In my opinion, the answer lies not in trying to mitigate confusion now, but rather maintaining the course and educating people as they go along. Once people figure out where Rogue One fits into the franchise chronologically (whether it’s a good film or not) and the Han Solo film comes along (which will be obvious to all it’s a prequel of sorts, considering Ehrenriech’s age, heh) I think people will get the idea that the Anthology films are just that – set in the same universe, but not always featuring characters we’re entirely familiar with. Although Rogue One will no doubt tap into the backstory of A New Hope by virtue of being the first in this Anthology series, here’s hoping future Anthology films will start to branch out and tell fresh, entirely new stories set within our favourite long-time-ago.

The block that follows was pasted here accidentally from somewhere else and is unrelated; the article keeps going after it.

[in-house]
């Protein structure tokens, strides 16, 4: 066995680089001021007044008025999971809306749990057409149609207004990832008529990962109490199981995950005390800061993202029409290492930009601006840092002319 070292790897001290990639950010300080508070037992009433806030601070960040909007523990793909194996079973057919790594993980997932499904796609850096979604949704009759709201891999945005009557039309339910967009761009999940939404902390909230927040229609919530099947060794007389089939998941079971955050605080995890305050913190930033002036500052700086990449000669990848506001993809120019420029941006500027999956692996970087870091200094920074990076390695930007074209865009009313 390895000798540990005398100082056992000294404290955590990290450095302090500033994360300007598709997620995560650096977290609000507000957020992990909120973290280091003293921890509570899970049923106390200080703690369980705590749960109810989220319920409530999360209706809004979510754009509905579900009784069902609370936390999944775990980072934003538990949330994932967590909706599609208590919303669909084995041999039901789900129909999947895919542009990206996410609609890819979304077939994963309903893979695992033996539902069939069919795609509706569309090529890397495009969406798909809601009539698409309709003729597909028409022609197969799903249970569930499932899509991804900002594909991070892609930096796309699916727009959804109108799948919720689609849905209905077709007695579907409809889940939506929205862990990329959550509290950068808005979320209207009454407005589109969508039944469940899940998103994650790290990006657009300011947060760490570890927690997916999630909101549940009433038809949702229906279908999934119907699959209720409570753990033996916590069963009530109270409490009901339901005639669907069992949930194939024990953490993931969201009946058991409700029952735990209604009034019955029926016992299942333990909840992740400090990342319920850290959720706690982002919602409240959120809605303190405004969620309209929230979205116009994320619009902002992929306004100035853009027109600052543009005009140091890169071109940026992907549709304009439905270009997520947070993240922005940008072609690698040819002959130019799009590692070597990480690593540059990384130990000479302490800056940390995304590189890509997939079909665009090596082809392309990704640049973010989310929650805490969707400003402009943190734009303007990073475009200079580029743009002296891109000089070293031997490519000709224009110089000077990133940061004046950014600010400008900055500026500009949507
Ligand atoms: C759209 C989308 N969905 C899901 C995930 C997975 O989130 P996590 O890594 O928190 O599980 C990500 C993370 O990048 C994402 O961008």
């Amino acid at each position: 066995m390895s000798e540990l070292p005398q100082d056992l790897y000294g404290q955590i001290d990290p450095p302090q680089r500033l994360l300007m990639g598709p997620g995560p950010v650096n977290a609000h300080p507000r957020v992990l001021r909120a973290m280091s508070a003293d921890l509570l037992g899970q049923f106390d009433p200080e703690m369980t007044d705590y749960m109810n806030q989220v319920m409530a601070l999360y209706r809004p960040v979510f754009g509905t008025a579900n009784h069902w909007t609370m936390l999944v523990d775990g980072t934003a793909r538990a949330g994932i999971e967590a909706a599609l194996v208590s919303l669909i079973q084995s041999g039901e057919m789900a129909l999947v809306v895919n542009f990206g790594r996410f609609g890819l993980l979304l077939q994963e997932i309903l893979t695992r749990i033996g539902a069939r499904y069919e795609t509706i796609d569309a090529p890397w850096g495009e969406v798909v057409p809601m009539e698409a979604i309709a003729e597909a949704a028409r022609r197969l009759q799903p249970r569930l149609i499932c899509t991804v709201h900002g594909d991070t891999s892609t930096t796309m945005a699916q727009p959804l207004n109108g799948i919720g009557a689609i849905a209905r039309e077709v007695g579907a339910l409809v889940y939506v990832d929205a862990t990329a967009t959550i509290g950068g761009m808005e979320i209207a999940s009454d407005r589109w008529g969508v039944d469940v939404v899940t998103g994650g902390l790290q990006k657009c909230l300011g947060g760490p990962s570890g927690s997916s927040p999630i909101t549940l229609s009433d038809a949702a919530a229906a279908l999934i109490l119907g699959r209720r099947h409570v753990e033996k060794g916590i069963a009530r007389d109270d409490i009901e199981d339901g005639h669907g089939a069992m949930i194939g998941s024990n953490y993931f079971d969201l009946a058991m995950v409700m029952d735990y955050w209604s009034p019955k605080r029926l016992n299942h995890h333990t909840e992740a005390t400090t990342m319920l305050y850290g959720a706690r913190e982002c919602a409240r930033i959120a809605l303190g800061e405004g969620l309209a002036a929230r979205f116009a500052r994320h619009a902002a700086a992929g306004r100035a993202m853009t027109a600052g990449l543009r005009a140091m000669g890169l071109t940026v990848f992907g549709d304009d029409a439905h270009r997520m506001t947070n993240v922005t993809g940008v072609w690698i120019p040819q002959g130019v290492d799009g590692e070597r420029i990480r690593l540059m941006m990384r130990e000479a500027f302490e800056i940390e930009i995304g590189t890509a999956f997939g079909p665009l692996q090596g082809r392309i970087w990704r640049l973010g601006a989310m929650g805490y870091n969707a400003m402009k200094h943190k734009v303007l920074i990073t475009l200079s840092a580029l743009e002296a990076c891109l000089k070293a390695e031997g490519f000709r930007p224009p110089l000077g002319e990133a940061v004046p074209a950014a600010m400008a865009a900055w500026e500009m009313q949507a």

© 2016, Rodney Twelftree. All rights reserved.